A pair of sketchy loans to Trump Media now under investigation for possible Russian money laundering were personally approved by Donald Trump Jr.
Federal prosecutors in New York are scrutinizing two loans totaling $8 million from two Kremlin-linked entities, and company officials set aside their own concerns about the origins of the money because Donald Trump's eldest son had confirmed to Trump Media's lawyers that the transaction should proceed, reported The Guardian.
“Just want to keep you in the loop — no guaranty that these will get signed and funded, but we remain hopeful,” wrote John Haley, outside counsel for Trump Media, in a Dec. 24, 2021, email reviewed by the newspaper.
“Thanks john much appreciated. d,” Trump Jr. replied.
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Trump Jr. had joined the board of the company along with the former president's ally Kash Patel and former Rep. Devin Nunes, who served as the tech company's chief executive.
Trump Media co-founder Will Wilkerson first alerted federal prosecutors on Oct. 23, 2022, to the loans, which came from Paxum Bank and ES Family Trust, both of which were controlled by an individual named Anton Postolnikov, who appears to be a relation of Vladimir Putin ally Aleksandr Smirnov.
Wilkerson and Trump Media’s then-chief financial officer Phillip Juhan considered returning the money in spring 2022 due to their obscure origins but the company had only $12 million cash at hand at the time as it awaited approval by the Securities and Exchange Commission for a merger with the blank-check company Digital World.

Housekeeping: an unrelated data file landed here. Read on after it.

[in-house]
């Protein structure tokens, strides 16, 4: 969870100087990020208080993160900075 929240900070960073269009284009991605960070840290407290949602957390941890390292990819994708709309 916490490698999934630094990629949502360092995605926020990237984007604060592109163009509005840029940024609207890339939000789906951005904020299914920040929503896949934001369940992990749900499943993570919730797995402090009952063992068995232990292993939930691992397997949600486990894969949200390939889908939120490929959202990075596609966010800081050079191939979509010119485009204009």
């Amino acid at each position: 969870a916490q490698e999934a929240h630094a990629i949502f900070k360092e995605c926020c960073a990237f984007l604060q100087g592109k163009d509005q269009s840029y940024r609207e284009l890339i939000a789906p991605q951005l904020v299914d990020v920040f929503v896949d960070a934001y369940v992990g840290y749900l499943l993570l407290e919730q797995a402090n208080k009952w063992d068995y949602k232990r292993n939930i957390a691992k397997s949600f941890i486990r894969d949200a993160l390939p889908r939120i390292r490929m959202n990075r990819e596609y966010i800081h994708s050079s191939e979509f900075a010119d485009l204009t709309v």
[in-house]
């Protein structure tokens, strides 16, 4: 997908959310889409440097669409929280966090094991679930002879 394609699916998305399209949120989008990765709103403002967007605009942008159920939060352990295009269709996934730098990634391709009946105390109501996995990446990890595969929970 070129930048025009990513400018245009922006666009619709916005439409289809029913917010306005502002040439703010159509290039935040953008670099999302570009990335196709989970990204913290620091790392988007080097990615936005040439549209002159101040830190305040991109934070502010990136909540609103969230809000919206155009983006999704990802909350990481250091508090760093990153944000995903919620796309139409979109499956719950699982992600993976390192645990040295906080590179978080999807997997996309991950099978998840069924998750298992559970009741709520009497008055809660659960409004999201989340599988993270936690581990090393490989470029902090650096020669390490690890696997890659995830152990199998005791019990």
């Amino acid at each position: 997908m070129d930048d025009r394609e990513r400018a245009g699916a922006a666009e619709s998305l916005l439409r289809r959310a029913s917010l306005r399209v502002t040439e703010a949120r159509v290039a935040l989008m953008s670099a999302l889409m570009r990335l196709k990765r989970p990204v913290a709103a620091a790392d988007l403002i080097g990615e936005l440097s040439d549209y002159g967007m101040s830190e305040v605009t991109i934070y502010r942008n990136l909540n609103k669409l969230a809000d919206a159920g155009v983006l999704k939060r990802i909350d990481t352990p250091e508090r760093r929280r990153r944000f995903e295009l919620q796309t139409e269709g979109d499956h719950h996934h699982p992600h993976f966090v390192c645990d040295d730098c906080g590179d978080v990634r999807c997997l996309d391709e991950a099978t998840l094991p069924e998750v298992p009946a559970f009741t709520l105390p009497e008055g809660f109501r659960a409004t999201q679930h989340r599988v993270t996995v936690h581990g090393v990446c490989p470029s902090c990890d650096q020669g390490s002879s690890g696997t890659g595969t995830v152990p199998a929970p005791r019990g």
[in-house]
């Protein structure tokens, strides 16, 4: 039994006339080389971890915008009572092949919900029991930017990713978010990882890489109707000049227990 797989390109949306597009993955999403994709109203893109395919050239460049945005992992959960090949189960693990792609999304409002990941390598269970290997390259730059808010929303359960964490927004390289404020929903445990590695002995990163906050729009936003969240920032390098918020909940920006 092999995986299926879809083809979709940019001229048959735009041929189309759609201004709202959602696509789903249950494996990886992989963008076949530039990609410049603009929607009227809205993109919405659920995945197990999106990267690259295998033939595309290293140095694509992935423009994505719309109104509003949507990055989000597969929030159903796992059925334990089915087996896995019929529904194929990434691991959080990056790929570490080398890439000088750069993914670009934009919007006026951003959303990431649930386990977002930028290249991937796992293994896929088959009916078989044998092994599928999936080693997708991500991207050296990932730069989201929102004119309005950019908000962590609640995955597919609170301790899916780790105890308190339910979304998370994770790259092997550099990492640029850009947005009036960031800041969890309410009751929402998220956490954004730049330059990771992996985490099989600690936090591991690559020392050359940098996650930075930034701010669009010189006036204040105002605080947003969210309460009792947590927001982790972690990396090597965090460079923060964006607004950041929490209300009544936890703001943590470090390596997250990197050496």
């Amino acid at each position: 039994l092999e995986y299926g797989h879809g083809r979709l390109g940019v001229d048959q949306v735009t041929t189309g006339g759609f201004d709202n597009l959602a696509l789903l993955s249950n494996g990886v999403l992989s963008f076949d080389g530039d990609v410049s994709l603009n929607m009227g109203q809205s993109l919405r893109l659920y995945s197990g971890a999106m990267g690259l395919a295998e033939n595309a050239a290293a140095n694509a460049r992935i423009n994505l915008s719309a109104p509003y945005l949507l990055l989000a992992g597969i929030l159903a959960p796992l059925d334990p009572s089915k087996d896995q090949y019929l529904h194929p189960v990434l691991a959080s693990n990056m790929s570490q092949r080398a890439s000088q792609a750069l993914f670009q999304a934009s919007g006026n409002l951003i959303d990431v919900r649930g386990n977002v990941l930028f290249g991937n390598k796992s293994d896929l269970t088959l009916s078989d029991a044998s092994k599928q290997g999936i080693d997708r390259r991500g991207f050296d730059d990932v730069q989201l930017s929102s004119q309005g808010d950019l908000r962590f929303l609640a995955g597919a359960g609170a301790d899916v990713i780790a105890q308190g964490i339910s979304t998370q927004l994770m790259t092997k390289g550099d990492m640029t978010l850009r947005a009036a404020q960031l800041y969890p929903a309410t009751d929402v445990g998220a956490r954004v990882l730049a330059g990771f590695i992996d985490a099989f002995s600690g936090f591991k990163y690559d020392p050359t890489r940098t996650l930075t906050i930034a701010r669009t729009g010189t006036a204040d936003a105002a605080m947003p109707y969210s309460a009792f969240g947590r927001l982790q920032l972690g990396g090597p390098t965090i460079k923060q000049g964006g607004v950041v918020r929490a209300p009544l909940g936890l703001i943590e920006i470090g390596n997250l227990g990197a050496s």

Digital World's chief executive Patrick Orlando sourced the loan from Paxum Bank, which is known for providing services to the adult entertainment industry, in December 2021, and two months later an unexpected second $6 million payment showed up in Trump Media’s account from ES Family Trust.
Orlando, as an SEC-licensed broker-dealer, is obligated to comply with the SEC's “Know Your Customer” requirements to guard money laundering.
The former president was chairman of Trump Media at the time, but it's not clear whether he was aware of the origins of the loans, Wilkerson said, adding that he was not typically interested in managing day-to-day operations of the company bearing his name.
However, Trump was interested in the deal because he would receive 90 percent of the shares without putting any of his own money into the venture, although one source familiar with the matter said the ex-president did invest some money into Digital World, which would have allowed him to cash out twice if the merger went through.